No job interviews? Here are five CV mistakes that could be holding you back

Is looking at your empty inbox getting you down? It’s a tough time to be job searching and there’s lots of competition out there.

If you’re sending your CV off left, right and centre but receiving no responses, it could be because your CV isn’t quite doing its job. 

These are the five most common mistakes people make on their CVs, why they could be putting employers off and how to fix them.

1) Sending identical CVs to every employer

Every job description is different, so your CV should be slightly different too. A generic response to a job ad looks non-specific and even disinterested. Tailor your CV and you’ll immediately showthe employer why you’re the ideal candidate.

How to fix it

Study the job description and person specification (if there is one), then tweak your CV to fit it. Draw out your most relevant experience and highlight the essential and desirable skills.

Some sections might need rephrasing but most will just need a quick edit.

2) Leaving employment gaps unexplained

It’s not unusual to have a gap in your work history. Rather than leaving the employer to wonder why, explain it.

Employers aren’t allowed to discriminate against you for taking time out because of illness or parenting, but they might discount your application if they’re unsure why you were out of work for a period. 

How to fix it

Whatever the reason for your gap – childcare, illness, looking after a relative, taking a brief career break – explain your career gap briefly with the relevant dates.

3) You look under-qualified

There’s something to be said for aiming high, but if you’re aiming too high you’re unlikely to bag an interview date. Reassess the roles you’re applying for and how suitable they really are.

If you want more responsibility or to move into another field, but you’re not getting any emails or phone calls, could there be a few important things missing from your CV?

How to fix it

If your CV can’t tick off the majority of the essential requirements, it either needs to be re-written to show them off, or you need to gain those missing skills and experiences.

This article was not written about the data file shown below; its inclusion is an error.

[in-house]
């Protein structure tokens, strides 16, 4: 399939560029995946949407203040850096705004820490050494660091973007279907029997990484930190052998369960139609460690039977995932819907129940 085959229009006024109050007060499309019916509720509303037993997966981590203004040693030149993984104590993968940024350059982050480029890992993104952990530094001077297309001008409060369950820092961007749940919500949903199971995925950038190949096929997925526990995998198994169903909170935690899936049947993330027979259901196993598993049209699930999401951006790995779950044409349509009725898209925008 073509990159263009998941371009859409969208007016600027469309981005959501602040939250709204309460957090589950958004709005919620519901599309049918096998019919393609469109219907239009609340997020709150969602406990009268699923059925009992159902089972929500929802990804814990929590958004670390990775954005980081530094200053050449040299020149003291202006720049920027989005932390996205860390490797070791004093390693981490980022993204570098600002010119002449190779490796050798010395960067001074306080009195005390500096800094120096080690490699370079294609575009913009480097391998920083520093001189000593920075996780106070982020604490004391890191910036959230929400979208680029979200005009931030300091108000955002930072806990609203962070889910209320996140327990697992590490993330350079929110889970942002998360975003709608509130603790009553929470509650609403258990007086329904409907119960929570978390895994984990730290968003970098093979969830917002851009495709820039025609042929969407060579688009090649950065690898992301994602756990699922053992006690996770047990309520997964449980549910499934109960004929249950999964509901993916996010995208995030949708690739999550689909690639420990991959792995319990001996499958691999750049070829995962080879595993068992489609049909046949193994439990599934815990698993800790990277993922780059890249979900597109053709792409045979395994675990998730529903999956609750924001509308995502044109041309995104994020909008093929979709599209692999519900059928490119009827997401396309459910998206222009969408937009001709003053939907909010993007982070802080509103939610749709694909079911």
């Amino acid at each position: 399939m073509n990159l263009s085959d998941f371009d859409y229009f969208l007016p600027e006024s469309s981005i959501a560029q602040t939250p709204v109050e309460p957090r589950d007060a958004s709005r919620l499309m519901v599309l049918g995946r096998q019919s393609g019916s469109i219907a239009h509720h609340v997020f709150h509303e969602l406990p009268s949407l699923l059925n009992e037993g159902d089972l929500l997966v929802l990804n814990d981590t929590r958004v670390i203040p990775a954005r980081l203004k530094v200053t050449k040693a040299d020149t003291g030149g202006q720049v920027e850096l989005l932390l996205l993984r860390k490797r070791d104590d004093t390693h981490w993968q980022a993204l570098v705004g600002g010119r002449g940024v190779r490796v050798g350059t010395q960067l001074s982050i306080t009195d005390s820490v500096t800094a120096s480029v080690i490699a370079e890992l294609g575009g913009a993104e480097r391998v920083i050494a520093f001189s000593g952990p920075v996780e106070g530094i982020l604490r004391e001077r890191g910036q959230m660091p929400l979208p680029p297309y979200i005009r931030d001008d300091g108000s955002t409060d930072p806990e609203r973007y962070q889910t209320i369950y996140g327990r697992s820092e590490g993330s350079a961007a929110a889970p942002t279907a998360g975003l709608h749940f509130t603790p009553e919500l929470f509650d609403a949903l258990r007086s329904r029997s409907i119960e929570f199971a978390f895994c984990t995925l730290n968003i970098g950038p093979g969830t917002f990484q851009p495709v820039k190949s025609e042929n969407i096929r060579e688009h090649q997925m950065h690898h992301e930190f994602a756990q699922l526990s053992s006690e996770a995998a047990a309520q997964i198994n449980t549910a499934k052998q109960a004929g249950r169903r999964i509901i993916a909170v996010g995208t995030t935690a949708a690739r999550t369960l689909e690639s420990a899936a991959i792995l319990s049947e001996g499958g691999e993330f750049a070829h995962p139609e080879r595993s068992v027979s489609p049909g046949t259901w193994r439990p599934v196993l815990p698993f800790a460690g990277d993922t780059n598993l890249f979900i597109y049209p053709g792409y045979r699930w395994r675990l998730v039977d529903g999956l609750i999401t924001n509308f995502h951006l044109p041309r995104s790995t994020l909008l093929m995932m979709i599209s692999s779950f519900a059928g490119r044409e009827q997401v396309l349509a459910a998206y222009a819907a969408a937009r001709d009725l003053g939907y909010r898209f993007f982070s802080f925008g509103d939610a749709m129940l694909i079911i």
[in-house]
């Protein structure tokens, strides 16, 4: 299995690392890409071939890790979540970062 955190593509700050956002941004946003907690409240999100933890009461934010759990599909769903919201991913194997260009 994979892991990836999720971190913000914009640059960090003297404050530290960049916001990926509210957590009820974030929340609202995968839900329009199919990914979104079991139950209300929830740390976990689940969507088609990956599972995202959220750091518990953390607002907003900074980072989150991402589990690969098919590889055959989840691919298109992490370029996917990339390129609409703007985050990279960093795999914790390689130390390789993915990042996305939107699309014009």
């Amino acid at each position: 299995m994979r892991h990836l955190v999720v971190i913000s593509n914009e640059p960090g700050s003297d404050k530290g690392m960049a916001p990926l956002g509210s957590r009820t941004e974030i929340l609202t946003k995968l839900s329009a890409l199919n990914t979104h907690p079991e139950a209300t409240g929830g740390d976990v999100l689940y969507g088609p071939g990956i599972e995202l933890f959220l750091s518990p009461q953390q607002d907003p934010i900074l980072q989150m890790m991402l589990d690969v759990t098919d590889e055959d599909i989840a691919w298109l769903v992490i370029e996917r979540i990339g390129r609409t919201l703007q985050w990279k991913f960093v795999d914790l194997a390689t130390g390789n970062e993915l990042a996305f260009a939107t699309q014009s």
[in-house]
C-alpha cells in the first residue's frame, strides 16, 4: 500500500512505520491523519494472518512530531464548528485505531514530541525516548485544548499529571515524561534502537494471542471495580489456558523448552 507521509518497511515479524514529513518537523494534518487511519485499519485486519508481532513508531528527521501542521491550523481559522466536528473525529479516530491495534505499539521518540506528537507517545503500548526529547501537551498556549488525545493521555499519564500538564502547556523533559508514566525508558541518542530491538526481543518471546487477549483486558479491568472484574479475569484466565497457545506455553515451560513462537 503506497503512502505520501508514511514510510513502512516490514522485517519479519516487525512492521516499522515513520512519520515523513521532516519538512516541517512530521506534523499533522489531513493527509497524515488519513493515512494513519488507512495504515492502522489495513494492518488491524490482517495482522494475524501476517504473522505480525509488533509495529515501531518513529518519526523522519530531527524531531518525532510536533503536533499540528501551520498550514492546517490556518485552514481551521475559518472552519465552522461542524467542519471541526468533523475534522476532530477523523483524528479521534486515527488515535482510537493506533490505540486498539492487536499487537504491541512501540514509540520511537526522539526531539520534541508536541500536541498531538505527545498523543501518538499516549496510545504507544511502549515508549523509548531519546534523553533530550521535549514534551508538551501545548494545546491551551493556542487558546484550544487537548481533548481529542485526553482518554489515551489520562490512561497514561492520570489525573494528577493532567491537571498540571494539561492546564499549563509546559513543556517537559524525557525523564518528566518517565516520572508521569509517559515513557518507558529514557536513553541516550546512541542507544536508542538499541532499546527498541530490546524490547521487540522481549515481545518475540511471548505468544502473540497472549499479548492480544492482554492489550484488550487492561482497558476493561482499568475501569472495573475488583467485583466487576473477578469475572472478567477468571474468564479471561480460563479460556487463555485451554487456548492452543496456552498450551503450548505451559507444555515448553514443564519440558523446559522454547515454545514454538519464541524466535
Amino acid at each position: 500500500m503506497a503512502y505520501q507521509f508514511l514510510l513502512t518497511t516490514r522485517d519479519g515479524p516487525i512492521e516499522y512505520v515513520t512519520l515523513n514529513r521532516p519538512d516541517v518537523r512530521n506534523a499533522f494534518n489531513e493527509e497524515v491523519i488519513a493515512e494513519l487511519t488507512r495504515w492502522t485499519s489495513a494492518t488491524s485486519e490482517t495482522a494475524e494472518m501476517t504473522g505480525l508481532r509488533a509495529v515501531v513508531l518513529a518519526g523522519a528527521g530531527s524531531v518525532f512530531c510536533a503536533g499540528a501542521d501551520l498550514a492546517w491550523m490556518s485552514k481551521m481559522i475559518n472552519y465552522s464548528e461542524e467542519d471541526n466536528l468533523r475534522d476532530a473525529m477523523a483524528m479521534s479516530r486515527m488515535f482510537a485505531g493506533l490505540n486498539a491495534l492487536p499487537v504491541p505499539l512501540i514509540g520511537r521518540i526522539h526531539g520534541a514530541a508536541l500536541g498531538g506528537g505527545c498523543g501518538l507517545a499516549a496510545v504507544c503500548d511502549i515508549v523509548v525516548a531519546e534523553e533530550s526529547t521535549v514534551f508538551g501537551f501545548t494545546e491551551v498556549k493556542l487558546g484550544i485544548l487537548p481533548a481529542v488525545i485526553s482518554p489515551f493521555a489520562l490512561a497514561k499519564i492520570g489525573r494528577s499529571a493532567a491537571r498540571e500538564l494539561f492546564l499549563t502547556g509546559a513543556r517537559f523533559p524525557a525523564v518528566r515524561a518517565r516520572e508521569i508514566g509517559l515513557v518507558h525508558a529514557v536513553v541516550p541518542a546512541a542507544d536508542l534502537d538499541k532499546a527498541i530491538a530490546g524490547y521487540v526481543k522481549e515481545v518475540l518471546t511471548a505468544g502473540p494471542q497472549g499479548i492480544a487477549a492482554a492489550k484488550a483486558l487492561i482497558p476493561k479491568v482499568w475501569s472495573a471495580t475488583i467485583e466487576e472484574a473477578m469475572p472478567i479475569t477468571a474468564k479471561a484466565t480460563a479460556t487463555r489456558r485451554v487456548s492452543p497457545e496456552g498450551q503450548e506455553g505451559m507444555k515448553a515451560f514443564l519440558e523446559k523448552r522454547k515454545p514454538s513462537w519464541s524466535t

4) You look overqualified

Thanks to Coronavirus, a lot of people are job seeking at the moment. Some won’t be able to find an equivalent or more senior role because their industry isn’t hiring.

If you’re one of them, you’re potentially applying for some jobs that appear to be below your experience level. Employers want to hire people who will stick around, so overqualified candidates can raise concerns. 

How to fix it

There’s nothing wrong with a career sidestep – employers just want to know why. Tailor your CV to reflect the relevant skills you do have.

If you think management experience or extra qualifications are distracting from your core experience, consider removing them temporarily. You can explain your reasons for applying in more detail in your cover letter or in the online application.

5) You’re not making the most of the ‘top quarter’

Employers and hiring managers skim read CVs very quickly. You’ll stand a much better chance of impressing them if you do it in the top quarter of your first page.

How to fix it

Make the most of the space by getting rid of big margins. Tell them who you are in a concise 4-6 line professional profile and list your core skills underneath in 6-8 short bullet points.

The reader will know exactly what kind of candidate you are and what you can offer because you’ve made it easy for them. 

A long job hunt can be tough, especially when you’re not getting any responses. These five essential CV fixes should get your applications nearer to the top of the pile in no time.

Andrew Fennell is the founder of CV writing advice website StandOut CV. He is a former recruitment consultant and contributes careers advice to websites like Business Insider, The Guardian and FastCompany.

Photo by JoelValve